Thursday, October 13, 2011

The Weakest Link Is A High Stakes Game Show

A Chief Information Officer should have responsibilities at three levels. You enable and support  the business operationally. As a true partner, you work with the business day to day. But as a C level executive you must also help drive the business through innovation, new offerings and go to market strategies.

Of course you can't focus on tactical or strategic issues unless you have a sound, smooth and reliable operation in place. The recent outages with Blackberry service reminded me of how important it is to have a properly designed physical infrastructure. You can't build a skyscraper on sand.

When high reliability is required, as in the case of critical systems, extra steps must be taken to ensure they are always available. You can use this simple principle as your guide. Any system will only be as reliable as the weakest component in the path from the keyboard to the application. In other words, you must consider the probability of failure in each and every element in the both the physical and logical path data takes from end to end.

A quick examination of your infrastructure should reveal single points of failure. These must be addressed first. Having two switches, two routers, two firewalls and one high speed link to the internet will only guarantee minimal probability of failure inside your shop. If the one line goes down all the other redundancy is worthless. This is obvious, but you would be surprised how often the single point of failure is overlooked or tolerated for budget reasons.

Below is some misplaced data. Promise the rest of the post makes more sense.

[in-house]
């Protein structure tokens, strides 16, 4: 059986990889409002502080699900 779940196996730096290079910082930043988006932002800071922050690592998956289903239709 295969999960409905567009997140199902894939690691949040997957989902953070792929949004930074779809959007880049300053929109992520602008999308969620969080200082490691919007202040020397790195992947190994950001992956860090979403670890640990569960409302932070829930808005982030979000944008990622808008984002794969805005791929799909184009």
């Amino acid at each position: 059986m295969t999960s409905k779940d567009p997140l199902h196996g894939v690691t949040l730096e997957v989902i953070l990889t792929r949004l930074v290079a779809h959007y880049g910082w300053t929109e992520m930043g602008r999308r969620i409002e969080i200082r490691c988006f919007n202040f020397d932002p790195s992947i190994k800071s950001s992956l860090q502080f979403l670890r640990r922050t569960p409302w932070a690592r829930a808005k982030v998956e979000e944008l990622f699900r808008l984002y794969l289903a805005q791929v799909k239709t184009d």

Once the single points of failure have been mitigated or at least noted, the balance of the infrastructure has to be tested component by component. Ideally, you should be able to virtually pull the power or network cable from one box at a time and have no one notice. This is true real time fail over.

Not many companies can truly justify or afford total redundancy. However, today it is possible to purchase backup services and spare capacity on demand through cloud service providers. Where high reliability is desired, multiple components with complex fail-over logic will have to be put in place and regularly tested.

Testing is crucial, and, ironically, another often overlooked or deferred task. While RIM had a backup unit in place the fail-over did not happen and ultimately this caused the outage. I bet today someone will be reviewing their design, test procedures and logs.

You should take a moment to ask when was the last time someone pulled a power cord or network cable in you shop (on purpose) and what was the result. Are you prepared or will that single point of failure or logical design flaw suddenly decide to make itself known at a potentially embarrassing or even career limiting moment?

Captain Joe

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